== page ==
As I walked the AmericanHort Cultivate‘21 tradeshow floor this past July — my first business trip and conference in more than eighteen months — my eyes scanned the booths seeking out tiny plants with enormous potential. Tiny edible plants, specifically, that make growing produce more accessible and successful for the indoor gardener. While micro-tomato cultivars have garnered the most focus in this area — and this was certainly evident by all the new micro-tomatoes at the show — I was excited to see new offerings of miniature pepper cultivars.
What do dwarf or micro-pepper cultivars for the hobby market have to do with commercial greenhouse production? Well, real estate is real estate, right? Space is always at a premium and yield per area is what it all comes down to. A challenge for those of you growing under glass or trying to expand your CEA’s offerings, is plant size and inputs. Fruiting plants, versus small leafy greens, are simply too big for many types of indoor controlled environments, not to mention more difficult to manage in terms of lighting and other resources. Larger crops also require a lot more labor when it comes to training them vertically, as well as lighting them properly. You can stack many racks of compact lettuces and leafy greens, but tomatoes and peppers? Not so much.
Peppers in greenhouse production are typically grown vertically, with two separate stems trained into an upright habit, much like vining tomatoes. While they don’t reach the heights that vining tomatoes do, nor need to be angled as many tomatoes are, they can still have a sizable vertical profile. And you can’t really pull the brittle stems down as you grow and harvest, like you can with tomatoes.
Most growers who are growing peppers under glass are strictly growing standard bell peppers. But with the growing popularity of hot and sweet peppers of all types, shapes and colors, you might be missing out on potential profits if you stick only to bells. Could dwarf and miniature cascading types of spicy peppers offer you both diversification and space-saving solutions without sacrificing yield?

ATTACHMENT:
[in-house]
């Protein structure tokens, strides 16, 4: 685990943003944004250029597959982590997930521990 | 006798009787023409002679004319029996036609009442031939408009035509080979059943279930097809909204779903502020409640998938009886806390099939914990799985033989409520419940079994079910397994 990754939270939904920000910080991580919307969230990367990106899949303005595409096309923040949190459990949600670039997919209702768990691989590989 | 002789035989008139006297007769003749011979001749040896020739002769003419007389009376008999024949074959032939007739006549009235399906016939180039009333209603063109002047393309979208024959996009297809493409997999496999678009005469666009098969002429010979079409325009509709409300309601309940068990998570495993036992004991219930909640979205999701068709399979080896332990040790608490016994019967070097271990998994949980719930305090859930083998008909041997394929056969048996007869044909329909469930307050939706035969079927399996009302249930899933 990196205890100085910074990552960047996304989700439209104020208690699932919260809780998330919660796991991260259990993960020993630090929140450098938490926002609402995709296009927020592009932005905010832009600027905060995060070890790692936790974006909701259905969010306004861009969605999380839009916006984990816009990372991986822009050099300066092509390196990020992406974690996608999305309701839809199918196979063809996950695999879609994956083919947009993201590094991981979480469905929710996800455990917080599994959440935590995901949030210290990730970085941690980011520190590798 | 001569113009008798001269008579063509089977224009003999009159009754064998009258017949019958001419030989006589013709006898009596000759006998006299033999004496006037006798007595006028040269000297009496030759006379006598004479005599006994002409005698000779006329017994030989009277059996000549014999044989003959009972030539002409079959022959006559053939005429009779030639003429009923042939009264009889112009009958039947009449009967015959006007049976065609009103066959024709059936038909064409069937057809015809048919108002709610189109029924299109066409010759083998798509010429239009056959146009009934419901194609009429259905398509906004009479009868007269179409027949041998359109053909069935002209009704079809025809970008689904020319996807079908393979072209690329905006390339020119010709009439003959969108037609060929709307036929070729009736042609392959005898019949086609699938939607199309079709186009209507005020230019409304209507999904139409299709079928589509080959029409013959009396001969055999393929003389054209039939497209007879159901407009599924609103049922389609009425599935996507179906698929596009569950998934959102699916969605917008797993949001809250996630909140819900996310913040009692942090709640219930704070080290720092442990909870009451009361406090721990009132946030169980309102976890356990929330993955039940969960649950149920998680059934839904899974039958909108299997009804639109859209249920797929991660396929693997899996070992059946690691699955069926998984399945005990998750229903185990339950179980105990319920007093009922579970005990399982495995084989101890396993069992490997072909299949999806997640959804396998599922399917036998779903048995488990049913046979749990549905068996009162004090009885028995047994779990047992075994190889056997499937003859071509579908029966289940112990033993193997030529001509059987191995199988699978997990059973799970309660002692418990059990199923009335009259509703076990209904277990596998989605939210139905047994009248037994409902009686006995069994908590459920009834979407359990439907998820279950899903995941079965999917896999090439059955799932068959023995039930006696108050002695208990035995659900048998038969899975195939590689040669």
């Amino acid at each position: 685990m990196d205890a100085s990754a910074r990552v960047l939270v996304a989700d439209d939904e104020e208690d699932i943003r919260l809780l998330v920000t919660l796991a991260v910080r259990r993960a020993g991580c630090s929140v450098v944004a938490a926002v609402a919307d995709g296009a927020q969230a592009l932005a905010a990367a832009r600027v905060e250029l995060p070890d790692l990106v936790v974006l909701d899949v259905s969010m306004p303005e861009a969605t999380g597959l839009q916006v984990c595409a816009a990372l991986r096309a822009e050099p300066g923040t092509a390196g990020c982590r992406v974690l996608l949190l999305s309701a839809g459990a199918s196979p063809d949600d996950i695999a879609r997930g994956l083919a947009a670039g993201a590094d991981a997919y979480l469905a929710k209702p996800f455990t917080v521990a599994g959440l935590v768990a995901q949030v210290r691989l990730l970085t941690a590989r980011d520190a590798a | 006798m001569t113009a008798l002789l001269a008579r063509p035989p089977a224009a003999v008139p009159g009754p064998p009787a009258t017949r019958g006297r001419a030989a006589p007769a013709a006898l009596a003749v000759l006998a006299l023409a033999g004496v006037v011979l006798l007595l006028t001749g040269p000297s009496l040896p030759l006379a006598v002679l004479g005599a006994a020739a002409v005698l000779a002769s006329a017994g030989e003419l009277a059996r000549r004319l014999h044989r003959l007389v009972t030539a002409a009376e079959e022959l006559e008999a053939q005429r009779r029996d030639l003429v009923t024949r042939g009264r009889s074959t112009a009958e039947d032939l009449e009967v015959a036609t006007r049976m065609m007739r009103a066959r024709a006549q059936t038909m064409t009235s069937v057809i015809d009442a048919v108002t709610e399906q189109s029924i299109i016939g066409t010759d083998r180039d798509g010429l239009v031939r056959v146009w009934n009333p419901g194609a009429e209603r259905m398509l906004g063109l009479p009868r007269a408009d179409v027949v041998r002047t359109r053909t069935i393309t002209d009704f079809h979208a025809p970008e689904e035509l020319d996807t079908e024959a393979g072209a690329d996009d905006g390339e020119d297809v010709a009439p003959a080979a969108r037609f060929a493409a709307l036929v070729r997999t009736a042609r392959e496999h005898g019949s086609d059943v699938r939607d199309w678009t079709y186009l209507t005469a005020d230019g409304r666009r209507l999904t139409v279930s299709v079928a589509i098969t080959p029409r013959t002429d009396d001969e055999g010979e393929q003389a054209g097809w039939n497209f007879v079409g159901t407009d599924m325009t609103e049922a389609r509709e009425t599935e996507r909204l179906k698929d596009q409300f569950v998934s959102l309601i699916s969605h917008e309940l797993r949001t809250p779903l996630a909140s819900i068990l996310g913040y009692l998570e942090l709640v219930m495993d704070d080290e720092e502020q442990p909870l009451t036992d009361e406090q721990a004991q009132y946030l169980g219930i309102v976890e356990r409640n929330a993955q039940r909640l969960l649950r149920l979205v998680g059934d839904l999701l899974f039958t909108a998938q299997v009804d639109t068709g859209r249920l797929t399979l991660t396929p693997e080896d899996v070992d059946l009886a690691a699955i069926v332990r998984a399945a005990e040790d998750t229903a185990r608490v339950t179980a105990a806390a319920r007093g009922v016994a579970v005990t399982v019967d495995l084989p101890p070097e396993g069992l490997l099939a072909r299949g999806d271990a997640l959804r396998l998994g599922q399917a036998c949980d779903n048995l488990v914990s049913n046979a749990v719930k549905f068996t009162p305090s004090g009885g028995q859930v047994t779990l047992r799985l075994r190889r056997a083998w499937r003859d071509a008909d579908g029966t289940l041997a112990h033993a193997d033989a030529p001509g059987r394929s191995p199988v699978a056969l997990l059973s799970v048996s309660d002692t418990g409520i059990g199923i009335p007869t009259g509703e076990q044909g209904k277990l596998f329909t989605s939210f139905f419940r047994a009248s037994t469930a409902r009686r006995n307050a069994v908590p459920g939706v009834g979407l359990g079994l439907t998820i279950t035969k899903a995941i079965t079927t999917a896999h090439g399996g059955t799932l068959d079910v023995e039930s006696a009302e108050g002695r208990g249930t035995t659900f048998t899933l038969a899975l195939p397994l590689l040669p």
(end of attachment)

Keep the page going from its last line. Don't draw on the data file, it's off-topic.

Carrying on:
Petite pepper player
At the Cultivate‘21 show, I was particularly impressed with the Prudac booth (http://prudac.com/), which was filled to the brim with their latest micro-tomato and micro-pepper varieties. In fact, they cornered the market on new dwarf edibles, having more than any other vendor at the show. I was instantly drawn in by their unique tiny tomato series, including tabletop Heartbreaker series, Sweet Sturdy series, the itty bitty Ponchi series, and the Pillar series for micro-trellising. PanAmerican Seed also had an impressive display of their new micro-tomatoes at the show. All these tiny tomatoes are not only perfect for the home grower market, but also offer super space-saving solutions for anyone wanting to get into the tomato game in smaller controlled environments.
Prudac also brought serious mini-pepper game, offering cascading basket types and compact narrow-growing peppers for trellising, with a mixture of sweet and spicy varieties. Their Peppers from Heaven series offers plants with a lush cascading growth habit; with plant height ± 15-25 cm / 6-10” and width ± 15-30 cm / 6-12”. Red and orange cultivars are currently available. These plants could make excellent options for hanging or other types of vertical hydro production. I was also intrigued by their Ponky Pepper ‘Spicy Jane,’ which they claim stays under 15 cm / 6” but can trail or train to a width of 60 cm / 24”. Now, Prudac states on their site that Ponky Peppers aren’t yet available in North America, but hopefully that will change.
But it was their slim-growing Pillar Peppers series that really had me doing a double take. These small, narrow, but sturdy little peppers appear to offer good production with less labor and space. Pillar Peppers seem perfect for high density culture and small pots (both for commercial production and home hobby growing). A series within a series, the Pillar Pepper Galaxy series offers red, orange and yellow cultivars with a mild spicy taste, with plants growing less than 20-25 cm / 8-10” tall and wide. All the dwarf peppers I inspected at the show appeared fruit-heavy with minimal branching.
If you’re a small grower with minimal space, and you’d like to branch out from leafy greens into fruits, miniature peppers could be a suitable place to start. Given that peppers are typically easier to grow — specifically more heat- and drought-tolerant — than tomatoes (not to say peppers growing in controlled environments don’t have their common issues), they might be a safer starter crop if you aren’t already growing or experienced with tomatoes.
Growing bigger profits in the new year just might mean growing small and spicy!